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Tuesday, 5 February 2013

#10signs of overparenting

According to this document  most findings have shown that an authoritative parenting approach is the ideal parenting method as it improves children’s wellbeing in areas such as self-esteem, self-reliance, a sense of security and popularity with peers. 

(all of this post is a summary of the document so a big ht to the authors Judith Y Locke, Marilyn A Campbell and David Kavanagh)

Authoritative parenting is high in demandingness ..... 

a tendency to have rules, and demand responsible and mature behaviour from their child. 

and is also high in responsiveness ......

the amount parents respond to a child’s needs 

However, over parenting is popularly believed to impact negatively on children’s well being as it does not allow children to develop independence or become fully-functioning, community-minded adults. 

This australian study described in the document linked to above was based on online interviews with 128 psychologists and guidance counsellors on this subject.  The majority of professionals reported familiarity and experience with actions they considered overparenting.  27% had seen “many” instances of overparenting, 2/3rds had seen some and 8% reported no experience of overparenting. 

Over parenting is sometime called “Helicopter parenting” 

“hovering closely overhead, rarely out of reach, whether their children need them or not” 

or “Lawnmower parenting”

“mothers and fathers...attempting to smooth out and mow down all obstacles”
in the way of the child’s success 

10 signs you are overparenting:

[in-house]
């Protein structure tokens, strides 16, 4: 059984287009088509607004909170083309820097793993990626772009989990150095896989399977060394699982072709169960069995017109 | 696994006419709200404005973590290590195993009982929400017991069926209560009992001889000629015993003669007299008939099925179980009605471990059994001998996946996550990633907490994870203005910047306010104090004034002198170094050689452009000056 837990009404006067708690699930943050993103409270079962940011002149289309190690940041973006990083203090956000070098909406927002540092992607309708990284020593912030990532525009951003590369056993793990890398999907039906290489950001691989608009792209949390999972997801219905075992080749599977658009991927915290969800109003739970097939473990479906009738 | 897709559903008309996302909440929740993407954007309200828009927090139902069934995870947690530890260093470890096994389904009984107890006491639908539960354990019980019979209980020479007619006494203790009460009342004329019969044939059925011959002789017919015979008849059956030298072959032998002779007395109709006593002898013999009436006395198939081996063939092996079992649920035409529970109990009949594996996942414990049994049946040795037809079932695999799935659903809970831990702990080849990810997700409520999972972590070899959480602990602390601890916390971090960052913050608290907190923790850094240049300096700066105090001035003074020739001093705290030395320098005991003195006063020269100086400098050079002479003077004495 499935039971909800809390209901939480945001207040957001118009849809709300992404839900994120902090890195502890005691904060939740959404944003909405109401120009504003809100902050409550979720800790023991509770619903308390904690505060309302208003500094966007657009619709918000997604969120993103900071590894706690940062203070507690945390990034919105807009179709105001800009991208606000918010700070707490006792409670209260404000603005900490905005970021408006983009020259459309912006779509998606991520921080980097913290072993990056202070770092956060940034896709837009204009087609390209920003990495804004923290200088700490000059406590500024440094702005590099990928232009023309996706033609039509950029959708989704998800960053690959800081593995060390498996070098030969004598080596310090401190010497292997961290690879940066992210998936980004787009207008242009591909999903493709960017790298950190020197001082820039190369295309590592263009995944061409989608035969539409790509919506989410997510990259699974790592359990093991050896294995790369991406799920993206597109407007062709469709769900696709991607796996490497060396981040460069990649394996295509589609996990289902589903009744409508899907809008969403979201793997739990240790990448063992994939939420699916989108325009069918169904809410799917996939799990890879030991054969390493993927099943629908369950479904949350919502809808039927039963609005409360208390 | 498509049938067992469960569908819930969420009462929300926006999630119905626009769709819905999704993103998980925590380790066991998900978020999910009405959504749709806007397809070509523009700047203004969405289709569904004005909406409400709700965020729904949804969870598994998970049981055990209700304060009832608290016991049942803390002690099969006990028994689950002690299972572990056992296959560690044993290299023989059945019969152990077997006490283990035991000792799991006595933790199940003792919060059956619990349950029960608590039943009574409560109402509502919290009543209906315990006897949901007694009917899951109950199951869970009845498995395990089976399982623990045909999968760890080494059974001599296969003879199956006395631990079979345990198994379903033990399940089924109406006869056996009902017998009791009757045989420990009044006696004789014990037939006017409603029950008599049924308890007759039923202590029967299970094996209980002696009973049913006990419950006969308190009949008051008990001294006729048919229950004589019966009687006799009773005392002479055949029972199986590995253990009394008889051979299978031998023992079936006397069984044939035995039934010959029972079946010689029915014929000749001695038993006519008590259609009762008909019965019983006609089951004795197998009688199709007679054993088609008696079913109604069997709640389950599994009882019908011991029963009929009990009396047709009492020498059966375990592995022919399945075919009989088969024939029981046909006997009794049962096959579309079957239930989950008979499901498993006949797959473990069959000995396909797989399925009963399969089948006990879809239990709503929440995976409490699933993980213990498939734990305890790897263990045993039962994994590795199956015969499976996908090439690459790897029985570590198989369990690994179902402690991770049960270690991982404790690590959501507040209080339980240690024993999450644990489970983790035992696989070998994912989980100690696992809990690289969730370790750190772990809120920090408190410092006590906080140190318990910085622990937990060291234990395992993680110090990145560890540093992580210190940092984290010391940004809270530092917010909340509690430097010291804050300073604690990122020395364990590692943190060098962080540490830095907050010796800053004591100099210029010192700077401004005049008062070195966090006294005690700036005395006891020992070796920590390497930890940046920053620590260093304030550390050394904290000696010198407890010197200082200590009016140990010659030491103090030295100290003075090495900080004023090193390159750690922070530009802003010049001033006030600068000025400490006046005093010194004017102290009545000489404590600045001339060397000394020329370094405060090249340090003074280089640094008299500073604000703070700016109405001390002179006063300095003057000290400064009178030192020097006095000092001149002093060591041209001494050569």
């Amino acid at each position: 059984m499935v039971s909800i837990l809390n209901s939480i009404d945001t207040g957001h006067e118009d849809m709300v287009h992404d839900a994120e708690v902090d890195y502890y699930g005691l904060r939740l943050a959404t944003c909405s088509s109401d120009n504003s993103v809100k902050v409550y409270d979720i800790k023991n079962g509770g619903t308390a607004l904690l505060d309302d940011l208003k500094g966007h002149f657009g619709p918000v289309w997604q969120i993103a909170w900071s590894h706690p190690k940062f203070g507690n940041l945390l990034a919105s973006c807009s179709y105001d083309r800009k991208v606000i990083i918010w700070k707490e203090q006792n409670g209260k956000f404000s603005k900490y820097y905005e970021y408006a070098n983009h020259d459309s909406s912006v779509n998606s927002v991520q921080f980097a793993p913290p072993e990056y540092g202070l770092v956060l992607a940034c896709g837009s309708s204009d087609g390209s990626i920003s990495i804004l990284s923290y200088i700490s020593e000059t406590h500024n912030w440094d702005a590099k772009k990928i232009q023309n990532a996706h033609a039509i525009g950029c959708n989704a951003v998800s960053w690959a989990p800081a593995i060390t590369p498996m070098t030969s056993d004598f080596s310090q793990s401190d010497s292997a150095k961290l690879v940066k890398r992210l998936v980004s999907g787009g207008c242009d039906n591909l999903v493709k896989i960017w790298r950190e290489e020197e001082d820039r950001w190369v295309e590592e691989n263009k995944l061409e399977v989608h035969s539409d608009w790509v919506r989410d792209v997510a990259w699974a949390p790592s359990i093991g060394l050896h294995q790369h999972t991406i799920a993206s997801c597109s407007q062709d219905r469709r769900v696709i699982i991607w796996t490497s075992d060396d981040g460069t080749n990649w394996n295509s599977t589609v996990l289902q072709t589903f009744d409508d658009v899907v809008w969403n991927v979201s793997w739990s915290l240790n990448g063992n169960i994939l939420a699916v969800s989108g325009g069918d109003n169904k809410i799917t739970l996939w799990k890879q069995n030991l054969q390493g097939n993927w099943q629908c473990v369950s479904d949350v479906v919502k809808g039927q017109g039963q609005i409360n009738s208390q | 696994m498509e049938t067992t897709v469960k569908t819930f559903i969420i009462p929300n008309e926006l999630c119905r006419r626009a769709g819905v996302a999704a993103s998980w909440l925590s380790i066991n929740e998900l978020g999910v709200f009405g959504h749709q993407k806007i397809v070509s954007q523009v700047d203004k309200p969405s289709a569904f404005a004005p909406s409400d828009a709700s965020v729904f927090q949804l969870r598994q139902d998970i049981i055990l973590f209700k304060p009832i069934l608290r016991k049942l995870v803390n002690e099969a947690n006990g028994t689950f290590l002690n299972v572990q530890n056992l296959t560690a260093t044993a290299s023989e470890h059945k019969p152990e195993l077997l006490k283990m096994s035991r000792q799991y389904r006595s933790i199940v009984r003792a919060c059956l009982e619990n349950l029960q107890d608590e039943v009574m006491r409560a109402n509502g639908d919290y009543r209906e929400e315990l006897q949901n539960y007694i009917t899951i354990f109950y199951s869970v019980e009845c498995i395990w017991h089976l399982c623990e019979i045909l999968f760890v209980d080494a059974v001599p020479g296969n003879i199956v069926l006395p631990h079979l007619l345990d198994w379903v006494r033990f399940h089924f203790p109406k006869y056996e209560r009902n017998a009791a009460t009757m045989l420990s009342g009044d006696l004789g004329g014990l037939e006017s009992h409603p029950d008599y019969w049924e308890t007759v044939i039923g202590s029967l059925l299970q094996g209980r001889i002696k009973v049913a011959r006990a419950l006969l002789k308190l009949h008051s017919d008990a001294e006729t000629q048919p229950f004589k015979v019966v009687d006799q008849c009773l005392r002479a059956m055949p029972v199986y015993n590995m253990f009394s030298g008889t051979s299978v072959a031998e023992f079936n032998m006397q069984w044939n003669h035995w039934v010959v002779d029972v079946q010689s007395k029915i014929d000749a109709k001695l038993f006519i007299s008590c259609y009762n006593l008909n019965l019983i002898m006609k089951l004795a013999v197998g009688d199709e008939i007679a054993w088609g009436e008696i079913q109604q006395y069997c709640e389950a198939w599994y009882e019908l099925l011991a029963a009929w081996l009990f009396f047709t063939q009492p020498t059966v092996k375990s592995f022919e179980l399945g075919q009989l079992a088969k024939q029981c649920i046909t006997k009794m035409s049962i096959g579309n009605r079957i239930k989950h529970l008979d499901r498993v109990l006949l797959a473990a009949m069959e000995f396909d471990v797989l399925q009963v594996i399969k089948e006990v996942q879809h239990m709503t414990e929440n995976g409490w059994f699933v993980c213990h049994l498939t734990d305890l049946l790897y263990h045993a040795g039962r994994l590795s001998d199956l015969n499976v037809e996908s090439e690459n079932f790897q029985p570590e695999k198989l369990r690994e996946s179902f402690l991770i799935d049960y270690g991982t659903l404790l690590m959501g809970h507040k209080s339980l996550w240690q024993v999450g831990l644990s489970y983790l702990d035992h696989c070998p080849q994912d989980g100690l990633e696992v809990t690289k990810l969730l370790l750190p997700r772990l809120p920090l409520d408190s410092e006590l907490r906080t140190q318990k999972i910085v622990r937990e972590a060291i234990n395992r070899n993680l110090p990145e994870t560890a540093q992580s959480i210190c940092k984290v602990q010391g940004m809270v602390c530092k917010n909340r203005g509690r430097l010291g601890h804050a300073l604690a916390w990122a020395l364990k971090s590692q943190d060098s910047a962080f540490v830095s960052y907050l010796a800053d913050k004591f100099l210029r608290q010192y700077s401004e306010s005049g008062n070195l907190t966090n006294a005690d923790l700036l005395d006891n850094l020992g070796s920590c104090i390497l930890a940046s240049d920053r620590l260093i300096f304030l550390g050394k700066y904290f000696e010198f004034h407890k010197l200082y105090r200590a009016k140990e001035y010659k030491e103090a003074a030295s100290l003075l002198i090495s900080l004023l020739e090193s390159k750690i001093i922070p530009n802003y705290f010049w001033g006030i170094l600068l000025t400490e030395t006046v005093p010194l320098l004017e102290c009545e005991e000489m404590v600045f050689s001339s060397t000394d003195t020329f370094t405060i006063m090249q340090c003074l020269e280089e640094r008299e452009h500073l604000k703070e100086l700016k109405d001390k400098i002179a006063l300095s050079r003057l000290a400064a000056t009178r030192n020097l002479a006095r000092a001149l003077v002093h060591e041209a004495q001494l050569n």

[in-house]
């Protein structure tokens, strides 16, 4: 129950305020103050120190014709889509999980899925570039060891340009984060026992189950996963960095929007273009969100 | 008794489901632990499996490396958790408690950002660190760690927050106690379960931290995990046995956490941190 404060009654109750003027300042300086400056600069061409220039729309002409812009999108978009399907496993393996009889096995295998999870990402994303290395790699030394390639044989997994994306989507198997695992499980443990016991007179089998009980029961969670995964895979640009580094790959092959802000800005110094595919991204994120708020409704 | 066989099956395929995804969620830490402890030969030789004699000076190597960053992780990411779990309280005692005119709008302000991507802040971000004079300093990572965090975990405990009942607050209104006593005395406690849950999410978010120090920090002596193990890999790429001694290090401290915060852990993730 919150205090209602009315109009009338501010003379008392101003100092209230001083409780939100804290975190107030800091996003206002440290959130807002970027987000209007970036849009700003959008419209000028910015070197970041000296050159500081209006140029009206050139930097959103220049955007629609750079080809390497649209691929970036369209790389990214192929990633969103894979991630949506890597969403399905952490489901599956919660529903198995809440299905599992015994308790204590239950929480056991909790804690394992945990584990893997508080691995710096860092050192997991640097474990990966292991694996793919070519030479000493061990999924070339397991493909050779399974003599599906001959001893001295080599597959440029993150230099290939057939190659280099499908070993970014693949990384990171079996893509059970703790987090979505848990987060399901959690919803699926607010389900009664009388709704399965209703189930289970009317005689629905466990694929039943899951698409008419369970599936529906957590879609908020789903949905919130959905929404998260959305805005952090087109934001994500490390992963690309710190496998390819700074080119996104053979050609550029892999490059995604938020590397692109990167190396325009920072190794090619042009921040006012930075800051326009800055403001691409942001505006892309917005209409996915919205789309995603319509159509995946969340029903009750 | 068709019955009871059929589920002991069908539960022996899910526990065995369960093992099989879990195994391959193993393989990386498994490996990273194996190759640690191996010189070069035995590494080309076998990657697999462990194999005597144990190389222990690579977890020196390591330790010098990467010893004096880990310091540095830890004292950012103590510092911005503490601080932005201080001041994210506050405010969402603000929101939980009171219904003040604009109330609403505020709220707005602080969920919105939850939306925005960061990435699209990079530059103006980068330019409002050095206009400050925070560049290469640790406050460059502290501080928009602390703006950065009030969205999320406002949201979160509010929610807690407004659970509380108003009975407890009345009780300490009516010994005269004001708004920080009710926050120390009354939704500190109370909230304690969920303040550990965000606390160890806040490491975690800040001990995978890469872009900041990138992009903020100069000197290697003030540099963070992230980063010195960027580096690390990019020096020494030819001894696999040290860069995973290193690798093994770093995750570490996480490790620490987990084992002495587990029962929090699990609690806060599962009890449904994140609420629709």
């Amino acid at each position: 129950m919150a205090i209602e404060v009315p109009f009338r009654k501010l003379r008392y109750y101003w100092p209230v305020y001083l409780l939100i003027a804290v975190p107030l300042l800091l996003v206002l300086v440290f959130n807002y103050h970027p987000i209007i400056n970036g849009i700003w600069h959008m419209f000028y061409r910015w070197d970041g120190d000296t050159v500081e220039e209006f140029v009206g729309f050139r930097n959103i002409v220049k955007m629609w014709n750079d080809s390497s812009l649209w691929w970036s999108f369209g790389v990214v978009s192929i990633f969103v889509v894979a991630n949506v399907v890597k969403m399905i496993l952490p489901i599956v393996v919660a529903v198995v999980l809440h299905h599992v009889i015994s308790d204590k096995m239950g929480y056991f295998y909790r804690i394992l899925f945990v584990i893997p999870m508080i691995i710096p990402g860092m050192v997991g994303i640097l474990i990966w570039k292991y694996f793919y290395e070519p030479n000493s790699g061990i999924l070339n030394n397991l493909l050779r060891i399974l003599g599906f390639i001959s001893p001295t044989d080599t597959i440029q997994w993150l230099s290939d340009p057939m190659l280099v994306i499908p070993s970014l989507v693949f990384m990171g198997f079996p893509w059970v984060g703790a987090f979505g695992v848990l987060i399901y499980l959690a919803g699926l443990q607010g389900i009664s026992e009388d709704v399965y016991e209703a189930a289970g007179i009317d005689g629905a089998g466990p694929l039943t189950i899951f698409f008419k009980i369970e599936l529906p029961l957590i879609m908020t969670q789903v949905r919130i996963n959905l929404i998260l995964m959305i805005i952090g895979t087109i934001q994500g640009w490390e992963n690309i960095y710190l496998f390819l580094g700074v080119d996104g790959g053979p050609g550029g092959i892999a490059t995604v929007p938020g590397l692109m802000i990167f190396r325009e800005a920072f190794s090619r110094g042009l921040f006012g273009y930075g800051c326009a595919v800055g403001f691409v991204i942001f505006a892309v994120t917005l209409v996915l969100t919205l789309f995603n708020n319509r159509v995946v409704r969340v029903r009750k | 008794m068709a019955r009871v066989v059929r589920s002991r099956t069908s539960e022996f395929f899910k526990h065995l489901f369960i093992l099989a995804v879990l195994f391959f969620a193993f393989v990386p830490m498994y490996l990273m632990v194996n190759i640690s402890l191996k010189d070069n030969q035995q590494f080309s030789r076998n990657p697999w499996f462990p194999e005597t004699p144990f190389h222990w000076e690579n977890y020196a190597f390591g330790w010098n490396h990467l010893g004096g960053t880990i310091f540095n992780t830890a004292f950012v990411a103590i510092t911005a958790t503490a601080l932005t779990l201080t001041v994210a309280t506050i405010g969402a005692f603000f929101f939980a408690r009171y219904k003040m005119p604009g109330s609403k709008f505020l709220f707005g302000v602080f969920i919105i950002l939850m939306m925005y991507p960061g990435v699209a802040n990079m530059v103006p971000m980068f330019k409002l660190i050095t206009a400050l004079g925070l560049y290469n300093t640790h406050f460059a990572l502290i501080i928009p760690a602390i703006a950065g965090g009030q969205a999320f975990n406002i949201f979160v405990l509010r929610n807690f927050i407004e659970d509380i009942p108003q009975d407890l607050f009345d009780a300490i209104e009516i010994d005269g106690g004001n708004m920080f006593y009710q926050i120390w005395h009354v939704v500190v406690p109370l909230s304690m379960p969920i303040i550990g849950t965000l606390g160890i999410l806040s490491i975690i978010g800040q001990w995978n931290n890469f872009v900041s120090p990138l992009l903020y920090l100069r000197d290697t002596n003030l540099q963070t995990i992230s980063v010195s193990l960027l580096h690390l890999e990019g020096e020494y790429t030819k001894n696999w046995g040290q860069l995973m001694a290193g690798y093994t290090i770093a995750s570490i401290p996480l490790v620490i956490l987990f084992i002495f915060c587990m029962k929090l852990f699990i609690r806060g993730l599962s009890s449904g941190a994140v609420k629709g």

1) Keeping them at home – so setting so many restrictions that your child can’t be away overnight on a school activity, or not allowing them to socialise with friends or go to the shops or use public transport or learn to drive;

2) Blaming everyone else – so making excuses for your childs behaviour or demanding concessions for them, or always thinking that your childs version of what happened is right;

3) Giving them what they want - so never saying no to requests from your child, or always rushing to school with things they’ve rung you to say they have forgotten, or believing they should always be rewarded regardless of effort;

4) Solving their problems for them – so doing their homework for them, or cutting up their food, or bringing separate food to a party because they are a picky eater, or still preparing food for adult children, or providing adult children with cheap or no cost housing, or having “a word” with other children who your child is not getting on with;

5) Demanding much of other people or institutions – so constant badgering of them, regularly calling for meetings to discuss your child, confronting other parents about what their children have said to yours;

6) Acting as your childs friend and not as their parent and so never giving them chores to do round the house;

7) Always being with them – or near them or phoning them or expecting a full report back if they have been away;

8) Excessive expectations – of what your child should achieve or a view that your child is much more intelligent or special than others;

9) Excessive supervision – always telling your child what to do, or getting too involved in their play with other children, or issuing instructions from afar rather than close up, or often saying don’t to them, or not allowing them to leave the house to socialise with other children, or making them go to bed early;

10) Over worrying – about your child and their problems.

if this post was of interest then you may like this one on digital parenting

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